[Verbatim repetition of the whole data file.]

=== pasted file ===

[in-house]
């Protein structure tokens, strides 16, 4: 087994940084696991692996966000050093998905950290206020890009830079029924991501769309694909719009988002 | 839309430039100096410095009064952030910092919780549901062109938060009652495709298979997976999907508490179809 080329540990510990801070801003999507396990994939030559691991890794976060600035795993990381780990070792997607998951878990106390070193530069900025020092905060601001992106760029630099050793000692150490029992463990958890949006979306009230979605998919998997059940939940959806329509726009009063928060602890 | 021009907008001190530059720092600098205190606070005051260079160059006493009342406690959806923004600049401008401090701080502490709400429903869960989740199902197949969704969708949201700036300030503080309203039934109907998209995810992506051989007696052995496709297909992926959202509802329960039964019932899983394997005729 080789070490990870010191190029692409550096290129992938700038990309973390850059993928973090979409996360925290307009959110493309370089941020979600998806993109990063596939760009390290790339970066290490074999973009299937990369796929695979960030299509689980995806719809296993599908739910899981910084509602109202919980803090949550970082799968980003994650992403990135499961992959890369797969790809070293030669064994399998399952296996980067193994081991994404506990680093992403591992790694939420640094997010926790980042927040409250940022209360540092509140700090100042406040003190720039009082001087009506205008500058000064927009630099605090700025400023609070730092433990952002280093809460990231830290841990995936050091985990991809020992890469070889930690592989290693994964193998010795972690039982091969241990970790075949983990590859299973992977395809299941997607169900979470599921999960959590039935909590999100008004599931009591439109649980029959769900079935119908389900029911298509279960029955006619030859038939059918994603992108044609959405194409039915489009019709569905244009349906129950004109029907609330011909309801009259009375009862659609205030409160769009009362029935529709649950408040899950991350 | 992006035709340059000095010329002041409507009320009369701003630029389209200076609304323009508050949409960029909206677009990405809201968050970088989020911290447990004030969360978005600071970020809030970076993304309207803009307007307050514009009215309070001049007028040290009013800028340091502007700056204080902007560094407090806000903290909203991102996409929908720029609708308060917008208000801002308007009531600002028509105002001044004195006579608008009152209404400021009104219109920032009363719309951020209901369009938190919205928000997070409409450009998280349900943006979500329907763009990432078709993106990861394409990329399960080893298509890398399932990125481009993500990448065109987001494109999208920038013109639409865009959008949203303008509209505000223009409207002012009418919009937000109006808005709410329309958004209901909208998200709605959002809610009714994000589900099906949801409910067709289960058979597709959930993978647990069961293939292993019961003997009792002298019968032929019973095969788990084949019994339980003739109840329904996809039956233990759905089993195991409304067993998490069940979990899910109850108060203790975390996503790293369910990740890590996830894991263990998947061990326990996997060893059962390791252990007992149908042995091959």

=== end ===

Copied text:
[in-house]
């Protein structure tokens, strides 16, 4: 087994940084696991692996966000050093998905950290206020890009830079029924991501769309694909719009988002 | 839309430039100096410095009064952030910092919780549901062109938060009652495709298979997976999907508490179809 080329540990510990801070801003999507396990994939030559691991890794976060600035795993990381780990070792997607998951878990106390070193530069900025020092905060601001992106760029630099050793000692150490029992463990958890949006979306009230979605998919998997059940939940959806329509726009009063928060602890 | 021009907008001190530059720092600098205190606070005051260079160059006493009342406690959806923004600049401008401090701080502490709400429903869960989740199902197949969704969708949201700036300030503080309203039934109907998209995810992506051989007696052995496709297909992926959202509802329960039964019932899983394997005729 080789070490990870010191190029692409550096290129992938700038990309973390850059993928973090979409996360925290307009959110493309370089941020979600998806993109990063596939760009390290790339970066290490074999973009299937990369796929695979960030299509689980995806719809296993599908739910899981910084509602109202919980803090949550970082799968980003994650992403990135499961992959890369797969790809070293030669064994399998399952296996980067193994081991994404506990680093992403591992790694939420640094997010926790980042927040409250940022209360540092509140700090100042406040003190720039009082001087009506205008500058000064927009630099605090700025400023609070730092433990952002280093809460990231830290841990995936050091985990991809020992890469070889930690592989290693994964193998010795972690039982091969241990970790075949983990590859299973992977395809299941997607169900979470599921999960959590039935909590999100008004599931009591439109649980029959769900079935119908389900029911298509279960029955006619030859038939059918994603992108044609959405194409039915489009019709569905244009349906129950004109029907609330011909309801009259009375009862659609205030409160769009009362029935529709649950408040899950991350 | 992006035709340059000095010329002041409507009320009369701003630029389209200076609304323009508050949409960029909206677009990405809201968050970088989020911290447990004030969360978005600071970020809030970076993304309207803009307007307050514009009215309070001049007028040290009013800028340091502007700056204080902007560094407090806000903290909203991102996409929908720029609708308060917008208000801002308007009531600002028509105002001044004195006579608008009152209404400021009104219109920032009363719309951020209901369009938190919205928000997070409409450009998280349900943006979500329907763009990432078709993106990861394409990329399960080893298509890398399932990125481009993500990448065109987001494109999208920038013109639409865009959008949203303008509209505000223009409207002012009418919009937000109006808005709410329309958004209901909208998200709605959002809610009714994000589900099906949801409910067709289960058979597709959930993978647990069961293939292993019961003997009792002298019968032929019973095969788990084949019994339980003739109840329904996809039956233990759905089993195991409304067993998490069940979990899910109850108060203790975390996503790293369910990740890590996830894991263990998947061990326990996997060893059962390791252990007992149908042995091959």